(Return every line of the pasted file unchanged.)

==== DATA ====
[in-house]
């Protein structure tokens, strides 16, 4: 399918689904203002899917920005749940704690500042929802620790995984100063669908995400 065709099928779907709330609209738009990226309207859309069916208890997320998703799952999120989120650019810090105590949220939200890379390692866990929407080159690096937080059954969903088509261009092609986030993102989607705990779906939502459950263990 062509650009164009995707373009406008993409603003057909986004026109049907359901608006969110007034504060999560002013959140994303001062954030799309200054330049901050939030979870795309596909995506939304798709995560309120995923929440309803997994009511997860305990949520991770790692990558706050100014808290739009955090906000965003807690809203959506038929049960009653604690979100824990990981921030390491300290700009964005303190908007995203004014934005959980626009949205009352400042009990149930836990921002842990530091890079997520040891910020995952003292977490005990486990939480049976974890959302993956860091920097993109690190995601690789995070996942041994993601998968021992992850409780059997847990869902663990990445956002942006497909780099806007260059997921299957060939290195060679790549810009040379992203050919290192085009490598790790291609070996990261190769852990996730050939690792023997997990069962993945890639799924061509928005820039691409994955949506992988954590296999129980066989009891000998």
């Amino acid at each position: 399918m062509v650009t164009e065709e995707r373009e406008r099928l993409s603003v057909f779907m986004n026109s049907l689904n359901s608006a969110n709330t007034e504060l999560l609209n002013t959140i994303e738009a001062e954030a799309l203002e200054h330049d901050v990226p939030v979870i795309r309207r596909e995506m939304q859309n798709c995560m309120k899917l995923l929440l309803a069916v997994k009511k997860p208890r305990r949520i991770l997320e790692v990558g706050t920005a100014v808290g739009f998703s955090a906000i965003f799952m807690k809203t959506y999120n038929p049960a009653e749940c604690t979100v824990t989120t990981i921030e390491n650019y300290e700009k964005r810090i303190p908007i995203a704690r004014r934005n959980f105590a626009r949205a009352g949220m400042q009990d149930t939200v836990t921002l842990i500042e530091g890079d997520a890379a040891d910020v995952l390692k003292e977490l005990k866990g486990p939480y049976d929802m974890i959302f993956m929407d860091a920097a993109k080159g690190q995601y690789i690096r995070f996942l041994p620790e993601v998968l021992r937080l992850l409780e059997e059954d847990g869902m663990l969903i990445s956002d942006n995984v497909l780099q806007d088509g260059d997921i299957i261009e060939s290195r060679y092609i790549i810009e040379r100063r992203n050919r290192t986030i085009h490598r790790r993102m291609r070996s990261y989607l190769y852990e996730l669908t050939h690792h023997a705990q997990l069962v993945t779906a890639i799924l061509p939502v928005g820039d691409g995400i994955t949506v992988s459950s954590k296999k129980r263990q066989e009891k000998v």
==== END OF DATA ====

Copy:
[in-house]
């Protein structure tokens, strides 16, 4: 399918689904203002899917920005749940704690500042929802620790995984100063669908995400 065709099928779907709330609209738009990226309207859309069916208890997320998703799952999120989120650019810090105590949220939200890379390692866990929407080159690096937080059954969903088509261009092609986030993102989607705990779906939502459950263990 062509650009164009995707373009406008993409603003057909986004026109049907359901608006969110007034504060999560002013959140994303001062954030799309200054330049901050939030979870795309596909995506939304798709995560309120995923929440309803997994009511997860305990949520991770790692990558706050100014808290739009955090906000965003807690809203959506038929049960009653604690979100824990990981921030390491300290700009964005303190908007995203004014934005959980626009949205009352400042009990149930836990921002842990530091890079997520040891910020995952003292977490005990486990939480049976974890959302993956860091920097993109690190995601690789995070996942041994993601998968021992992850409780059997847990869902663990990445956002942006497909780099806007260059997921299957060939290195060679790549810009040379992203050919290192085009490598790790291609070996990261190769852990996730050939690792023997997990069962993945890639799924061509928005820039691409994955949506992988954590296999129980066989009891000998």
């Amino acid at each position: 399918m062509v650009t164009e065709e995707r373009e406008r099928l993409s603003v057909f779907m986004n026109s049907l689904n359901s608006a969110n709330t007034e504060l999560l609209n002013t959140i994303e738009a001062e954030a799309l203002e200054h330049d901050v990226p939030v979870i795309r309207r596909e995506m939304q859309n798709c995560m309120k899917l995923l929440l309803a069916v997994k009511k997860p208890r305990r949520i991770l997320e790692v990558g706050t920005a100014v808290g739009f998703s955090a906000i965003f799952m807690k809203t959506y999120n038929p049960a009653e749940c604690t979100v824990t989120t990981i921030e390491n650019y300290e700009k964005r810090i303190p908007i995203a704690r004014r934005n959980f105590a626009r949205a009352g949220m400042q009990d149930t939200v836990t921002l842990i500042e530091g890079d997520a890379a040891d910020v995952l390692k003292e977490l005990k866990g486990p939480y049976d929802m974890i959302f993956m929407d860091a920097a993109k080159g690190q995601y690789i690096r995070f996942l041994p620790e993601v998968l021992r937080l992850l409780e059997e059954d847990g869902m663990l969903i990445s956002d942006n995984v497909l780099q806007d088509g260059d997921i299957i261009e060939s290195r060679y092609i790549i810009e040379r100063r992203n050919r290192t986030i085009h490598r790790r993102m291609r070996s990261y989607l190769y852990e996730l669908t050939h690792h023997a705990q997990l069962v993945t779906a890639i799924l061509p939502v928005g820039d691409g995400i994955t949506v992988s459950s954590k296999k129980r263990q066989e009891k000998v």